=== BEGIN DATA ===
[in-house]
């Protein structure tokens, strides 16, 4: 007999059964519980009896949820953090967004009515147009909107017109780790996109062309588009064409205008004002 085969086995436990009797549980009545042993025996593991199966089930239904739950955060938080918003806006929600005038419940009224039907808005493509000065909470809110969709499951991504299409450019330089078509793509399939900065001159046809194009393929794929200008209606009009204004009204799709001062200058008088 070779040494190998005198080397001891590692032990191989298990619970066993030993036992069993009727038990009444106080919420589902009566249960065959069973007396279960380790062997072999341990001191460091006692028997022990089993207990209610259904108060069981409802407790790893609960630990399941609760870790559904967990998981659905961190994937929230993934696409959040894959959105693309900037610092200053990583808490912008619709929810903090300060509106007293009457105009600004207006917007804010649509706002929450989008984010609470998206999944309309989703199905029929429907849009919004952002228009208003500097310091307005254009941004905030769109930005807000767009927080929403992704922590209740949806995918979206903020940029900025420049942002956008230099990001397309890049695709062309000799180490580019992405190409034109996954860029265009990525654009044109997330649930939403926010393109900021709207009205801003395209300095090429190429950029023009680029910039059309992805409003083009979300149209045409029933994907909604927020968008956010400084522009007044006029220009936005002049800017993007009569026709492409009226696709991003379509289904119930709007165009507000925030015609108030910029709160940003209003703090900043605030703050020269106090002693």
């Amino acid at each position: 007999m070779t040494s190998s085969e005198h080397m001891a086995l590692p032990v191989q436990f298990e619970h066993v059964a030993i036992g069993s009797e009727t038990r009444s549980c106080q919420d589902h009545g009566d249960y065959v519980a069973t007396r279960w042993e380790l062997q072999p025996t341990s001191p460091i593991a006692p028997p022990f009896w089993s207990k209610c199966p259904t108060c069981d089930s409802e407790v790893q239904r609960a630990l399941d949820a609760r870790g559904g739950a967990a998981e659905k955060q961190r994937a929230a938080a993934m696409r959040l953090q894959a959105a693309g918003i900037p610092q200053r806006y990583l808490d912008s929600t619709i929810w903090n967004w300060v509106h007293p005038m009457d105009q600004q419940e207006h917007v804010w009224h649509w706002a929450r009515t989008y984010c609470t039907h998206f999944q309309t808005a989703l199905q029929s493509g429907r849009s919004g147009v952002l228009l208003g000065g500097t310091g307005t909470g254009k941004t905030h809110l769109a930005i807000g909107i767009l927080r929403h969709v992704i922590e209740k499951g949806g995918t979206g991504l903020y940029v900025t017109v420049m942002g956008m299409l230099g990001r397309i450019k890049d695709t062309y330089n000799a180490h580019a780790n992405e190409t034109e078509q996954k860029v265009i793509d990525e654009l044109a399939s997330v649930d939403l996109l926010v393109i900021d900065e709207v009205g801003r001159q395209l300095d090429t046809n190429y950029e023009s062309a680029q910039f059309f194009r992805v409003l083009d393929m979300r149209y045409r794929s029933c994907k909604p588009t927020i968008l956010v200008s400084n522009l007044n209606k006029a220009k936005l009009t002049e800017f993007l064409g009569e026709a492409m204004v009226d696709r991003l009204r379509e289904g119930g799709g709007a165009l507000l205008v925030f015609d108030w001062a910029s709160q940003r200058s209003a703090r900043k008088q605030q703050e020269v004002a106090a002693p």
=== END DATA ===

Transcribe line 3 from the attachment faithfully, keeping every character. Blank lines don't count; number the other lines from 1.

């Amino acid at each position: 007999m070779t040494s190998s085969e005198h080397m001891a086995l590692p032990v191989q436990f298990e619970h066993v059964a030993i036992g069993s009797e009727t038990r009444s549980c106080q919420d589902h009545g009566d249960y065959v519980a069973t007396r279960w042993e380790l062997q072999p025996t341990s001191p460091i593991a006692p028997p022990f009896w089993s207990k209610c199966p259904t108060c069981d089930s409802e407790v790893q239904r609960a630990l399941d949820a609760r870790g559904g739950a967990a998981e659905k955060q961190r994937a929230a938080a993934m696409r959040l953090q894959a959105a693309g918003i900037p610092q200053r806006y990583l808490d912008s929600t619709i929810w903090n967004w300060v509106h007293p005038m009457d105009q600004q419940e207006h917007v804010w009224h649509w706002a929450r009515t989008y984010c609470t039907h998206f999944q309309t808005a989703l199905q029929s493509g429907r849009s919004g147009v952002l228009l208003g000065g500097t310091g307005t909470g254009k941004t905030h809110l769109a930005i807000g909107i767009l927080r929403h969709v992704i922590e209740k499951g949806g995918t979206g991504l903020y940029v900025t017109v420049m942002g956008m299409l230099g990001r397309i450019k890049d695709t062309y330089n000799a180490h580019a780790n992405e190409t034109e078509q996954k860029v265009i793509d990525e654009l044109a399939s997330v649930d939403l996109l926010v393109i900021d900065e709207v009205g801003r001159q395209l300095d090429t046809n190429y950029e023009s062309a680029q910039f059309f194009r992805v409003l083009d393929m979300r149209y045409r794929s029933c994907k909604p588009t927020i968008l956010v200008s400084n522009l007044n209606k006029a220009k936005l009009t002049e800017f993007l064409g009569e026709a492409m204004v009226d696709r991003l009204r379509e289904g119930g799709g709007a165009l507000l205008v925030f015609d108030w001062a910029s709160q940003r200058s209003a703090r900043k008088q605030q703050e020269v004002a106090a002693p």